- SOTB (Shirt of their back)- Win a match-worn shirt from one of the players (they are washed first, which for most people is probably a plus point). Whilst these are massively awesome, do think about it if you’re trying to win one for your kids. These are shirts from bulky adults with room to fit their body armour underneath. For anyone less that an XL they do have the appearance of a well branded marquee. They are awesome though and I probably spend more money trying to win a SOTB shirt than any of the other draws
- They sometimes have other chances to spend money, such as raffled training shirts and signed broken hockey sticks
Keep in minds the Ice Hockey has limited crowds, limited advertising, no TV revenue and is a bloody expensive undertaking (Knights are semi-pro, with many players having day jobs, two teirs down it’s a pay-to-play league!) and all the money given to the merch and the draws is taken by volunteers and fed back into the club. The only people making money are Planet Ice who own the arena.
So even if these don’t seem like great value, you’re actually doing a great thing by pumping much needed money back into the club.
What’s with all the music?
Music being played between plays has been a tradition suriving from the days it was done by an organist rather a DJ
So of it is to just generally life the crowd, some of it is chosen as a response to specific events (I predict a riot, Bad Boys, Sit Down, I fought the law etc all be common when somebody is sent to the sin bin) and often in the third periods it turns into a cheesy Butlins-esque sing and dance along. It’s tradition. You get used to it.
However the second the puck is back in play, the music stops (no matter how much you wanted to hear the second verse of Bob The Builder sing Big Fish, Little Fish, Cardboard Box).
Thankfully a lot of it is actually decent enough house and rock tunes.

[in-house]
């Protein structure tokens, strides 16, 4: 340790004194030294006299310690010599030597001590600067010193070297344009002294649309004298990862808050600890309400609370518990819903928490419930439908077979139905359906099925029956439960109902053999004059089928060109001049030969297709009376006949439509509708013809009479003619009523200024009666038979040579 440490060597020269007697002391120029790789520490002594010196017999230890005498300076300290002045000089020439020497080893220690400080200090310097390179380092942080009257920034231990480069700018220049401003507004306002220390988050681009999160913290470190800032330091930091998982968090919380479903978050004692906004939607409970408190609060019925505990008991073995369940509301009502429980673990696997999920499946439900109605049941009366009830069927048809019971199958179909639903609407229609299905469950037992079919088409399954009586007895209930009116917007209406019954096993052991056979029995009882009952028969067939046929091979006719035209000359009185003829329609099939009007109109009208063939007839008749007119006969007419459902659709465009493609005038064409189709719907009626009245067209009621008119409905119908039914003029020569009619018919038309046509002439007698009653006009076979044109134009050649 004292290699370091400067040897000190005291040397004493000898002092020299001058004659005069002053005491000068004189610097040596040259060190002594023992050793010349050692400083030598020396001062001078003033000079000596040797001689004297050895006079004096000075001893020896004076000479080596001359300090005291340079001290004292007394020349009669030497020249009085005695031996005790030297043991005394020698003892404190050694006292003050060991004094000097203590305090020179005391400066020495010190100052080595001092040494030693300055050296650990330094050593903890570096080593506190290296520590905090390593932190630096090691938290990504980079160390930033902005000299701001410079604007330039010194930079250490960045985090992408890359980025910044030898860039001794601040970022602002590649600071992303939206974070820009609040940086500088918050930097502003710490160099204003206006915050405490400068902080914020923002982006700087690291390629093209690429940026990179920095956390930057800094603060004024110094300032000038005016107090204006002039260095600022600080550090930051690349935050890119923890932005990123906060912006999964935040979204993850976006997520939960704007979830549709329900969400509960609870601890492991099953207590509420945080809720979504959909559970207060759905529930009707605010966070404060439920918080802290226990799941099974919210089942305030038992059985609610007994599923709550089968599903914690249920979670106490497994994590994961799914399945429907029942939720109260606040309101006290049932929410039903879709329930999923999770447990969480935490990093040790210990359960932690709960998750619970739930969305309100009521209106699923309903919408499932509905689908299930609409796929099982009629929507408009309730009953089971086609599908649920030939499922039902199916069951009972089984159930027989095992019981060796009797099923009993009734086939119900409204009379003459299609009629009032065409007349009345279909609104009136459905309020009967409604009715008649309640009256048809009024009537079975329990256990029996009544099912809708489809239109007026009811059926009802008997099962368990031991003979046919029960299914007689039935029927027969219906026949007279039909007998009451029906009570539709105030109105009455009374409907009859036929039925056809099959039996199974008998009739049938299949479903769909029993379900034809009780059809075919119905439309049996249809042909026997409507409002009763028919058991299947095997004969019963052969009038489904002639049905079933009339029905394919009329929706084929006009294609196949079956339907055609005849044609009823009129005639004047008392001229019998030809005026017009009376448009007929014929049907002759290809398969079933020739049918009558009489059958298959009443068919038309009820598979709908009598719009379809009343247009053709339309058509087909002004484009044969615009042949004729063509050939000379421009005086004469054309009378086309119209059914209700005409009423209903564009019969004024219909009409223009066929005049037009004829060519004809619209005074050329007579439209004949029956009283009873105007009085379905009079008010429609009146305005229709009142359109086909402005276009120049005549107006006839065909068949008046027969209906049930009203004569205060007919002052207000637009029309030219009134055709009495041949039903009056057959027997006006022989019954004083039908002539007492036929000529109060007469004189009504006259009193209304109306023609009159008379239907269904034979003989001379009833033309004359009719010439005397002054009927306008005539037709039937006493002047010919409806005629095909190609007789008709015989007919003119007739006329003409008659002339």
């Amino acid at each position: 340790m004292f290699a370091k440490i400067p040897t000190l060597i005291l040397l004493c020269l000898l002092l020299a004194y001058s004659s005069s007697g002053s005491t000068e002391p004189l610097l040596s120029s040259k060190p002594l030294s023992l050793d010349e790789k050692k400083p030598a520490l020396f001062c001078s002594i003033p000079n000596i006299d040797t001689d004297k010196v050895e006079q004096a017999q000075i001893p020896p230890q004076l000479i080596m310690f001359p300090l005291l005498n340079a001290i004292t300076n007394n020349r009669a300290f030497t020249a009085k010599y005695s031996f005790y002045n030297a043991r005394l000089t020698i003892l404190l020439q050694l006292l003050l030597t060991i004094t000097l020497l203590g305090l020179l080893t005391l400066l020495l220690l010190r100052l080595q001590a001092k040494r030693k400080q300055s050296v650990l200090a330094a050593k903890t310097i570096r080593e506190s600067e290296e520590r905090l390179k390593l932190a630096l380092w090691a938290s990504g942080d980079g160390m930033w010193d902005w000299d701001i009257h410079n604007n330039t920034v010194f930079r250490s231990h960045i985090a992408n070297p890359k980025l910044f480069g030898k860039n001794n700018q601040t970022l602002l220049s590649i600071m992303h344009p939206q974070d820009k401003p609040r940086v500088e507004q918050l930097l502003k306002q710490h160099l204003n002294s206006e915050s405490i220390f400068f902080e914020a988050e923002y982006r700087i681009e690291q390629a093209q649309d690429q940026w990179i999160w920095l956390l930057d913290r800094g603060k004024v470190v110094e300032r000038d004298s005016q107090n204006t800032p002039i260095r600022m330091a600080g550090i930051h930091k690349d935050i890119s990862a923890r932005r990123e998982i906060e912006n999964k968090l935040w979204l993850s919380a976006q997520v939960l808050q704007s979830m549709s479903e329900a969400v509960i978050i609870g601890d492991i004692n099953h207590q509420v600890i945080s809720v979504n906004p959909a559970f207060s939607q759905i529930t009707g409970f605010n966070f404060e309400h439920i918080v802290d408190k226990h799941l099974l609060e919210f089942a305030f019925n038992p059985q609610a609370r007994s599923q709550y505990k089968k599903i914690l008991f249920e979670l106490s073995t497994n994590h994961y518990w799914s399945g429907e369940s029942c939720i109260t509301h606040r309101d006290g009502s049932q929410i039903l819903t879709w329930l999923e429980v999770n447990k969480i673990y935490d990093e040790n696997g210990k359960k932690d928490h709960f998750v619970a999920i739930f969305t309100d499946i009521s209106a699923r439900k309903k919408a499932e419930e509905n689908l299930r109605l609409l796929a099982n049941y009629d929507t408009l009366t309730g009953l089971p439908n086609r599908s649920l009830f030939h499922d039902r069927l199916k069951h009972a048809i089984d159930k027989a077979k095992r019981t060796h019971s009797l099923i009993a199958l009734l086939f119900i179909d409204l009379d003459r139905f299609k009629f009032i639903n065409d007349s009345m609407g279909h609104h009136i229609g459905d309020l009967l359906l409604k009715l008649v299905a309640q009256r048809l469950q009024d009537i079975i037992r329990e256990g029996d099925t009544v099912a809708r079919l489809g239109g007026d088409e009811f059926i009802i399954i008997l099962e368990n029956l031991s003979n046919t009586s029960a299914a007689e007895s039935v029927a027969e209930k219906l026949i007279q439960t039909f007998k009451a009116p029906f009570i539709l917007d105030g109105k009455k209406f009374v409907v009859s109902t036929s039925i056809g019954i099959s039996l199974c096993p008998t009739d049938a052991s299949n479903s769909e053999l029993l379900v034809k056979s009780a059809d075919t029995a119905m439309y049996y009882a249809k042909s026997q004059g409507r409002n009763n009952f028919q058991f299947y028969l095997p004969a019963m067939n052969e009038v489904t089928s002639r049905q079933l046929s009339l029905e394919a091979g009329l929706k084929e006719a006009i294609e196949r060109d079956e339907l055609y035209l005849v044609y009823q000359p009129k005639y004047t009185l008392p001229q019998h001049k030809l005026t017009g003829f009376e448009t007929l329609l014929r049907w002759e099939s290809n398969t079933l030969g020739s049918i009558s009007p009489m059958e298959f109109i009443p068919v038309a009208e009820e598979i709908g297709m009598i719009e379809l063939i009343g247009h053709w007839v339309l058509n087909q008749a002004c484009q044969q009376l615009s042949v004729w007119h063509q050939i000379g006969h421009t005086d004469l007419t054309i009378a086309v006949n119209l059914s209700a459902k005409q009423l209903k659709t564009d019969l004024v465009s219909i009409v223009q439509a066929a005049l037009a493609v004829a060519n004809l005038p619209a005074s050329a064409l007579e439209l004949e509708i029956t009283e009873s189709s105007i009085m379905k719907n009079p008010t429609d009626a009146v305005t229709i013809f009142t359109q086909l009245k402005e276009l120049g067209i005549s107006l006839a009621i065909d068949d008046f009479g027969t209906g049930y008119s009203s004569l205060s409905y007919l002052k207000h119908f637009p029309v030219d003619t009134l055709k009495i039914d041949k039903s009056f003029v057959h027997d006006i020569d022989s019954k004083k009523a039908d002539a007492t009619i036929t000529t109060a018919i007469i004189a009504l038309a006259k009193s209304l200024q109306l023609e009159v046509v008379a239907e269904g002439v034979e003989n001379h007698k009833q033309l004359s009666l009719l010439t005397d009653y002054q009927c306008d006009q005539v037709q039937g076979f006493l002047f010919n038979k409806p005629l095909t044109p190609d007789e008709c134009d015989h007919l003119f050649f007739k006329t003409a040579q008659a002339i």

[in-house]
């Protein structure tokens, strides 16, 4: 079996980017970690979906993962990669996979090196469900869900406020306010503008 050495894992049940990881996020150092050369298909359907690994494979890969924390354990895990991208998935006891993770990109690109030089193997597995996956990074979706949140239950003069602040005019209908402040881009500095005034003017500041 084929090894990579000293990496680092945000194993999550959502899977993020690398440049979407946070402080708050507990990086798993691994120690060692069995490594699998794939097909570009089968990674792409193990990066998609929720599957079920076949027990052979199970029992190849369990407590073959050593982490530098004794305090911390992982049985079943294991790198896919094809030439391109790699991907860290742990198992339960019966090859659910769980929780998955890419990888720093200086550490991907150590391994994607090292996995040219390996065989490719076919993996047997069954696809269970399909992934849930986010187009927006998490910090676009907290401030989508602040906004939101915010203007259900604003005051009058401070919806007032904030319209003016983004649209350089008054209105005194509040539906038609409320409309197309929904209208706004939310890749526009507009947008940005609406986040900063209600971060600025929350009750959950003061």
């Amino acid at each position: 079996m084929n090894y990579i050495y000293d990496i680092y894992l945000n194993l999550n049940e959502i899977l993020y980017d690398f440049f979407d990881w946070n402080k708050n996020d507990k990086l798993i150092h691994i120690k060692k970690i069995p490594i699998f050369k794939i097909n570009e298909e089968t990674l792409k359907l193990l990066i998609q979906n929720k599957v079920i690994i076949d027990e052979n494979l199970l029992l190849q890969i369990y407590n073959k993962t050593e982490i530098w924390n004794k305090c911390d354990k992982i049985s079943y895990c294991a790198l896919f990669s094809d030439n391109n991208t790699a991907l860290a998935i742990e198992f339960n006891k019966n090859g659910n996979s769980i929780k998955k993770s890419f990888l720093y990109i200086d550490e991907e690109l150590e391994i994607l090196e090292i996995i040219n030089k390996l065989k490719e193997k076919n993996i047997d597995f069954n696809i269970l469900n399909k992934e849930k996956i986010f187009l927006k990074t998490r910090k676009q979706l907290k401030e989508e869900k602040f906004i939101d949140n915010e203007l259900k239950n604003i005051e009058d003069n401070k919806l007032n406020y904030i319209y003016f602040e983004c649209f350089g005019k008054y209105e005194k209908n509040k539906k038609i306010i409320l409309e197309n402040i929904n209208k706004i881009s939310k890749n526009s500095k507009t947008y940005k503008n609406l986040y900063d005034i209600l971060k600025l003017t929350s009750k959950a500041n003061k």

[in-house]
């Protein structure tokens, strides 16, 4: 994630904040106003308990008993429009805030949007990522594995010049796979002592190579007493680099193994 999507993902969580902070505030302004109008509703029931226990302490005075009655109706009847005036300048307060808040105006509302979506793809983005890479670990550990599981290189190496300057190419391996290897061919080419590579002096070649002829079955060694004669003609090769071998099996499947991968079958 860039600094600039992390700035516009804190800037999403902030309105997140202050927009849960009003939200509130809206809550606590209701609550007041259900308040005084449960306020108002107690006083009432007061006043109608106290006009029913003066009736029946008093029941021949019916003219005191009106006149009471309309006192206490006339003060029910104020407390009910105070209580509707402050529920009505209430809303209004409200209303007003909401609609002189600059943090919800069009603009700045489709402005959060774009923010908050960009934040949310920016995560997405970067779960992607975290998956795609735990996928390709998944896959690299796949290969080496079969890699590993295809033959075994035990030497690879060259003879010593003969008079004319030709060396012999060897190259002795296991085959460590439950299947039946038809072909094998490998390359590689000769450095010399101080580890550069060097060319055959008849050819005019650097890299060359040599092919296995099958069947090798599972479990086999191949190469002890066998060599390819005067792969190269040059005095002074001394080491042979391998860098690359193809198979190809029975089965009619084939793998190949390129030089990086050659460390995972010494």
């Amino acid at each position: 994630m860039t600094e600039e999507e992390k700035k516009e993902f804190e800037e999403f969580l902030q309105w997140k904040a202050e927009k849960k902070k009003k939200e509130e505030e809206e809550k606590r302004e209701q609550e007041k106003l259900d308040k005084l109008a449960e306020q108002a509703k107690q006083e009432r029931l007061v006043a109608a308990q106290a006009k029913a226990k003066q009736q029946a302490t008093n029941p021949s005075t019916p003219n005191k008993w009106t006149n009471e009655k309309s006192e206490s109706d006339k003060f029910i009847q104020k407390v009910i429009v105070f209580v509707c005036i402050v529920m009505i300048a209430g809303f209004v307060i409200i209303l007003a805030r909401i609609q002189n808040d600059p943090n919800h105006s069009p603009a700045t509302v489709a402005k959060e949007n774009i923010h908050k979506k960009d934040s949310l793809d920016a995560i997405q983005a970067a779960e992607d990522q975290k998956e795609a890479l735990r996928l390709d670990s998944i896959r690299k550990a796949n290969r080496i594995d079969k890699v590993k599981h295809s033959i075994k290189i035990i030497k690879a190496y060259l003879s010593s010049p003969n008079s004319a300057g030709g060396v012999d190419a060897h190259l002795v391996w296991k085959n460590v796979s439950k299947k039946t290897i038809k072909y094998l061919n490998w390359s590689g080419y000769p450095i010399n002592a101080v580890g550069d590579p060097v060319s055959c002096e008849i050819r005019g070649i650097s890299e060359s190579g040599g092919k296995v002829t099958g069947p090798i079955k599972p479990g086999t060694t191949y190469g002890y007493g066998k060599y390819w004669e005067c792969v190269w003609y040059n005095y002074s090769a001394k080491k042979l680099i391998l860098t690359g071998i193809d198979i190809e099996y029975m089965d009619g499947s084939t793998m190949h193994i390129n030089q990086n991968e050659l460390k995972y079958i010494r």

Why are there so many subs?
Hockey (normally) is 5 skaters and a goalie on the ice for a team. However there are unlimited substitutions, and whilst a Goalie my stay of the ice for an entire game, but skaters do “shifts” normally lasting 1 to 3 minutes. You don’t have to wait for a stoppage to make a substituion and you may briefly have too many players on the ice as long as they don’t interfere with play (so they player coming on may be on before the one leaving has left the ice).
He just caught that in the air and dropped it at his feet, is that allowed?
Yup, a player is allowed catch the puck, but must instantly “release” (so drop) it rather than throw it. But it can (and often is) used to give a tactical advantage.
What’s with all the penalties?
Hockey penalties tend to time limited, so a player is sent to the penalty box (a glorified naughty step) for an amount of time and the team has to play with one less skater (known as “short handed” for a while). Whilst the player themselves may be penalised longer the team isn’t expected to play short handed for more than 5 minutes.
When a team has more players on the ice they are said to be On A Powerplay. For many penalties (but not all) a powerplay goal means the player is release from the penalty box (as the goal itself is enough of a penalty)